The Cotehele Estate is made up of Cotehele House, Cotehele Quay and Cotehele Quay. The house is a Tudor manor house, with charming gardens. The Mill's water wheel is still in operation, and the Quay is home to the Shamrock, a Tamar sailing barge, which dates to 1899). There are also 1300 acres of grounds and woodland.
Where is Cotehele located?
The Cotehele Estate is in Cornwall, and sits 8 miles from Tavistock, 14 miles from Plymouth and 2 miles from St Dominick.
What is the history of Cotehele to the present day?
Cotehele was gifted to the National Trust in 1947, by the Edgcumbe family, who had owned it for centuries. Looking down towards the River Tamar, Cotehele is a treasure trove of arms and armour, tapestries, pewter and oak furniture.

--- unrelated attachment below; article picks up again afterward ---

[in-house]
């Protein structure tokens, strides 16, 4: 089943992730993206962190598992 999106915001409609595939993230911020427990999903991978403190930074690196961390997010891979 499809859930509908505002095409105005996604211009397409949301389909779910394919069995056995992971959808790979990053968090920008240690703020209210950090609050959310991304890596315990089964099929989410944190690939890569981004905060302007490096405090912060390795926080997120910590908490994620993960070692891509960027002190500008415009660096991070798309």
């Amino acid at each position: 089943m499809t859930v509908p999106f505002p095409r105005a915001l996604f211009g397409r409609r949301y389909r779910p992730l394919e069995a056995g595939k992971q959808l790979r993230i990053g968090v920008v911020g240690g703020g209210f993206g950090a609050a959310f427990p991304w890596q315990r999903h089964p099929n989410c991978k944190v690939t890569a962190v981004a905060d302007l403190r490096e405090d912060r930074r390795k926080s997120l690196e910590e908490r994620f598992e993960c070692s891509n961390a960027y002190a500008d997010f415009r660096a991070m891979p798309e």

In the 1800s, local commerce flourished, and the Cotehele Quay was a lively dock. Steamers brought visitors up river to see the orchards of the Tamar valley, and small boats took produce from local market gardens down to be sold. The ‘Shamrock', a restored sailing barge, is moored here, and the Edgcumbe tea room is also located on the Quay. There's also a Discovery Centre, and by walking through the Morden valley, visitors can also explore Cotehele Mill.
What is there to see and do at Cotehele?
Check out Cotehele's website (www.nationaltrust.org.uk/cotehele) for the latest news and events or just walk the many paths and trails on the estate.